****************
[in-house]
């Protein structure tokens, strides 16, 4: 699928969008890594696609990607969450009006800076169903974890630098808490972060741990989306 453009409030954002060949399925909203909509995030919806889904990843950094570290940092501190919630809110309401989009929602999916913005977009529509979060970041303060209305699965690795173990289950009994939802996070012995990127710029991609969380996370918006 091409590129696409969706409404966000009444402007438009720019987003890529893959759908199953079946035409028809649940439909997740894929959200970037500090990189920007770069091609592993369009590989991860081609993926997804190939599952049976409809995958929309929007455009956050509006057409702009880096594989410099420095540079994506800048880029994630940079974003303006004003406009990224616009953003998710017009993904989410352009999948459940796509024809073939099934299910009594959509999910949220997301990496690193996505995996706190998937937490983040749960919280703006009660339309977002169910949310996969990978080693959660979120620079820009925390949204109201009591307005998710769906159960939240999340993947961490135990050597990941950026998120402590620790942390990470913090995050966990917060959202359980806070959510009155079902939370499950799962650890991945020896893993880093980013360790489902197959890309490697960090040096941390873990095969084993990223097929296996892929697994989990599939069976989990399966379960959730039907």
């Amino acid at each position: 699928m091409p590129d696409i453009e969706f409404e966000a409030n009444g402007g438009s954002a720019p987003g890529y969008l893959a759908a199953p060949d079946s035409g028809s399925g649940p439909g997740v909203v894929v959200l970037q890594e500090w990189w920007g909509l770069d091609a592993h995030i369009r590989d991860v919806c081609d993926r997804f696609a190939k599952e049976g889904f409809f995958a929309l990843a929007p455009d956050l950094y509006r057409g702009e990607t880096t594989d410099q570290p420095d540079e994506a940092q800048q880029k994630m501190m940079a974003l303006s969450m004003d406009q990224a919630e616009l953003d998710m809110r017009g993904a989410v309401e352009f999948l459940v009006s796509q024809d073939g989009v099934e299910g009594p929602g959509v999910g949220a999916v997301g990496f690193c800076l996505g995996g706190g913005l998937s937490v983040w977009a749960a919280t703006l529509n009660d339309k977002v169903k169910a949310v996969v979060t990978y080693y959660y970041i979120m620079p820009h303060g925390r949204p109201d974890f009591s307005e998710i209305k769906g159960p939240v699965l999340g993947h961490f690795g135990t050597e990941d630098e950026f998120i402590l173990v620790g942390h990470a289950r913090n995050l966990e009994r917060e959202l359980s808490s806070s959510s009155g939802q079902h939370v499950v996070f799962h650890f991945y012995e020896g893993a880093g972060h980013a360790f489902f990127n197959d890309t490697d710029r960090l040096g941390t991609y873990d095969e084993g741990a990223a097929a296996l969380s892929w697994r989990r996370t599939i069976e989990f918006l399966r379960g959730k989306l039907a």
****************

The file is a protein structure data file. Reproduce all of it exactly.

[in-house]
């Protein structure tokens, strides 16, 4: 699928969008890594696609990607969450009006800076169903974890630098808490972060741990989306 453009409030954002060949399925909203909509995030919806889904990843950094570290940092501190919630809110309401989009929602999916913005977009529509979060970041303060209305699965690795173990289950009994939802996070012995990127710029991609969380996370918006 091409590129696409969706409404966000009444402007438009720019987003890529893959759908199953079946035409028809649940439909997740894929959200970037500090990189920007770069091609592993369009590989991860081609993926997804190939599952049976409809995958929309929007455009956050509006057409702009880096594989410099420095540079994506800048880029994630940079974003303006004003406009990224616009953003998710017009993904989410352009999948459940796509024809073939099934299910009594959509999910949220997301990496690193996505995996706190998937937490983040749960919280703006009660339309977002169910949310996969990978080693959660979120620079820009925390949204109201009591307005998710769906159960939240999340993947961490135990050597990941950026998120402590620790942390990470913090995050966990917060959202359980806070959510009155079902939370499950799962650890991945020896893993880093980013360790489902197959890309490697960090040096941390873990095969084993990223097929296996892929697994989990599939069976989990399966379960959730039907």
């Amino acid at each position: 699928m091409p590129d696409i453009e969706f409404e966000a409030n009444g402007g438009s954002a720019p987003g890529y969008l893959a759908a199953p060949d079946s035409g028809s399925g649940p439909g997740v909203v894929v959200l970037q890594e500090w990189w920007g909509l770069d091609a592993h995030i369009r590989d991860v919806c081609d993926r997804f696609a190939k599952e049976g889904f409809f995958a929309l990843a929007p455009d956050l950094y509006r057409g702009e990607t880096t594989d410099q570290p420095d540079e994506a940092q800048q880029k994630m501190m940079a974003l303006s969450m004003d406009q990224a919630e616009l953003d998710m809110r017009g993904a989410v309401e352009f999948l459940v009006s796509q024809d073939g989009v099934e299910g009594p929602g959509v999910g949220a999916v997301g990496f690193c800076l996505g995996g706190g913005l998937s937490v983040w977009a749960a919280t703006l529509n009660d339309k977002v169903k169910a949310v996969v979060t990978y080693y959660y970041i979120m620079p820009h303060g925390r949204p109201d974890f009591s307005e998710i209305k769906g159960p939240v699965l999340g993947h961490f690795g135990t050597e990941d630098e950026f998120i402590l173990v620790g942390h990470a289950r913090n995050l966990e009994r917060e959202l359980s808490s806070s959510s009155g939802q079902h939370v499950v996070f799962h650890f991945y012995e020896g893993a880093g972060h980013a360790f489902f990127n197959d890309t490697d710029r960090l040096g941390t991609y873990d095969e084993g741990a990223a097929a296996l969380s892929w697994r989990r996370t599939i069976e989990f918006l399966r379960g959730k989306l039907a």